Conversely, the Industrial Revolution brought new jobs, mostly filled by immigrants. Although the Mid-19th Century America was a land of opportunity, workers were living in awful conditions while the industrial elites benefited. This period, then, created a host of new advances and new problems for organizational leaders.

Classical School

The classical school, which is the oldest formal school of management thought, generally focused on ways to manage work and organizations more efficiently. It can be further grouped into three areas which are scientific management, administrative management, and bureaucratic management. We will briefly discuss these areas and the leading advocates.

Scientific Management began in the 1880s. Previously, management decisions were viewed as arbitrary, and workers operated at a slow pace. Scientific management was developed to create a systematic method to improve efficiency. The key proponents were Frederick W. Taylor, Frank and Lillian Gilbreth, and Henry Gantt.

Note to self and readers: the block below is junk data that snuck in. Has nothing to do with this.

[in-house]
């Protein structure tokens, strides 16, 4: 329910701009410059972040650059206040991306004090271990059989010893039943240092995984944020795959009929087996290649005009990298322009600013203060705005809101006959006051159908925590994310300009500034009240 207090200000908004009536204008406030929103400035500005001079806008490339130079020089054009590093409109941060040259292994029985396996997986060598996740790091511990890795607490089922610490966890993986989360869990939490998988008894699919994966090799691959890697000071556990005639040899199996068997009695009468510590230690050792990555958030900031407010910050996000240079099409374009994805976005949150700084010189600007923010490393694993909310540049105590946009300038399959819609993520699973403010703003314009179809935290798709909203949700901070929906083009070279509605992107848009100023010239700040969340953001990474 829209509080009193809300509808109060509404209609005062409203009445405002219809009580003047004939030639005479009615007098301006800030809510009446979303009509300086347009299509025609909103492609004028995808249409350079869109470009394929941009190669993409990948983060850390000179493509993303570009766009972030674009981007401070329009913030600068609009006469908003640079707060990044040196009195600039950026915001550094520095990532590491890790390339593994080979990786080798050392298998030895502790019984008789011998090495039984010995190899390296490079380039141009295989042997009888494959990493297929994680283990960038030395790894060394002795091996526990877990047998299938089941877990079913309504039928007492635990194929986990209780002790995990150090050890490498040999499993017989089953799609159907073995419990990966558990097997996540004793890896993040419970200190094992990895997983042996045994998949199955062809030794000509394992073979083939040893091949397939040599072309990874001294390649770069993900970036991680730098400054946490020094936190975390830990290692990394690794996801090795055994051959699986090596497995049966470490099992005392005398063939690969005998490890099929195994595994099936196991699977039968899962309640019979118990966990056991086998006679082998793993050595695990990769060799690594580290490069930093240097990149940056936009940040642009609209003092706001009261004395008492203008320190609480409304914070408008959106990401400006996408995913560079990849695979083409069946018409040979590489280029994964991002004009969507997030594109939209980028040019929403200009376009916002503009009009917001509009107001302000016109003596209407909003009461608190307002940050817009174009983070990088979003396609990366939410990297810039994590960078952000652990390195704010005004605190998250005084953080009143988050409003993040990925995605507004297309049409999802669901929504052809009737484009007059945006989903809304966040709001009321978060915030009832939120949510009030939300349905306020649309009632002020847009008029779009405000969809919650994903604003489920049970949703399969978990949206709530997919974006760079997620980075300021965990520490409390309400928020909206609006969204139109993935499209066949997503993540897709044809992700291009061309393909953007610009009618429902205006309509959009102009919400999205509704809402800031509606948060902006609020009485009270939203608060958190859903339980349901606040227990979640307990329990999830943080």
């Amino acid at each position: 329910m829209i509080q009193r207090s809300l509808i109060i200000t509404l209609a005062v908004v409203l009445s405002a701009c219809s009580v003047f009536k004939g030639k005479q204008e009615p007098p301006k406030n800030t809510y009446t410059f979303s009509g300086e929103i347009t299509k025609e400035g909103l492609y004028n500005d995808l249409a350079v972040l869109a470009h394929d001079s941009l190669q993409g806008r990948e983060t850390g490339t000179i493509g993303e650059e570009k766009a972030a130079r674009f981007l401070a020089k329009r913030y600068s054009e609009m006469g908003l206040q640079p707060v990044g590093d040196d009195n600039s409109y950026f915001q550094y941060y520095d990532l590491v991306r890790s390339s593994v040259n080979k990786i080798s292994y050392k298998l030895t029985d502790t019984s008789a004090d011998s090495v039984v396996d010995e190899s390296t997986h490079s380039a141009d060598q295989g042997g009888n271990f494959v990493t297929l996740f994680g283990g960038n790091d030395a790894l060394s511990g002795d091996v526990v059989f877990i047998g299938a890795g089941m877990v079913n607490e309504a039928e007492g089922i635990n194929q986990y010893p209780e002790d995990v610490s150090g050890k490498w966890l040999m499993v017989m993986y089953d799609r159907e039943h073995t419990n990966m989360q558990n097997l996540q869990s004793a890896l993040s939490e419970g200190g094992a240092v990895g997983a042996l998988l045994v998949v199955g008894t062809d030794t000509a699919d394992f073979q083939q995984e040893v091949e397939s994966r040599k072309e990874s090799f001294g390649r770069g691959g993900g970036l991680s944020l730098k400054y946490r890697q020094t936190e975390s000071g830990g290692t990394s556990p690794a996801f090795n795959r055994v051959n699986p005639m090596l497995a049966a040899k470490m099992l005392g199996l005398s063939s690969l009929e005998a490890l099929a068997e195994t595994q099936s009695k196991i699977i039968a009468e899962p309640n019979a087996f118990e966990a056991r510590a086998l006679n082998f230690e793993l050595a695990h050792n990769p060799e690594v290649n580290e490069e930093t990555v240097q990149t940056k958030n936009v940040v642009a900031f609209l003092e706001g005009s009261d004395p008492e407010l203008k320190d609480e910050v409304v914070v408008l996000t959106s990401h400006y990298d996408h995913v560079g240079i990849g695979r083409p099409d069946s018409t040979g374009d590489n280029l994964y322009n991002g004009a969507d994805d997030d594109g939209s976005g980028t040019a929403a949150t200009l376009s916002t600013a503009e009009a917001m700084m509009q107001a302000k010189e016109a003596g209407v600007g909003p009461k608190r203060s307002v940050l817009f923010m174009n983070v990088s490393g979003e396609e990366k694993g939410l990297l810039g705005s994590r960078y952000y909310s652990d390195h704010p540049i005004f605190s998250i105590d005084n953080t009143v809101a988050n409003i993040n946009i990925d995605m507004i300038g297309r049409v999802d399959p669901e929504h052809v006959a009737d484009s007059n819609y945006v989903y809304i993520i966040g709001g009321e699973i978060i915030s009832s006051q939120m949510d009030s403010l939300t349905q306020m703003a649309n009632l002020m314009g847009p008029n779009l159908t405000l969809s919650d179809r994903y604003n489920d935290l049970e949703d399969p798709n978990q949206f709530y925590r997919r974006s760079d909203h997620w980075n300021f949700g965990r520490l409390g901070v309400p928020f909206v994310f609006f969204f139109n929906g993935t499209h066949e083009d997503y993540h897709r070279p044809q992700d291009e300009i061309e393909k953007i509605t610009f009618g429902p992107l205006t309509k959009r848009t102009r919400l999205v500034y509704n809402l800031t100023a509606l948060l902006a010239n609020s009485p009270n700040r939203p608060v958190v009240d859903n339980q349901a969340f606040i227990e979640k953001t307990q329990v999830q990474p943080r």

Administrative Management began in the 1940s. Unlike scientific management, administrative management focused largely on jobs and work at the individual level of analysis. It provided a more general theory of management. The key proponent was Henri Fayol.

Bureaucratic Management began in the 1920s. Earlier organizations were personality- and relationship-driven. A proposed form of organization called bureaucratic management was characterized by division of labor, hierarchy, formalized rules, impersonality, and the selection and promotion of employees based on ability. The key proponent was Max Weber.

ERA Snapshot:

When the behavioral concept began in the 1930s, there was a global depression that brought an abrupt shift from the fun-loving lifestyles of the Roaring 20s. As Socialists proclaimed the death of capitalism, Adolf Hitler was rising to power in Germany.

Technology was still progressing as global communication increased. Roosevelt's New Deal brought enormous governmental intervention into societal problems. Unfortunately, it was also the beginning of World War II in 1939.

Behavioral School

As a result of perceived weaknesses in the assumptions contained in the classical school, the behavioral school of management thought was created. Some felt that the classical school emphasized efficiency while disregarding the aspect of human behavior in organizations.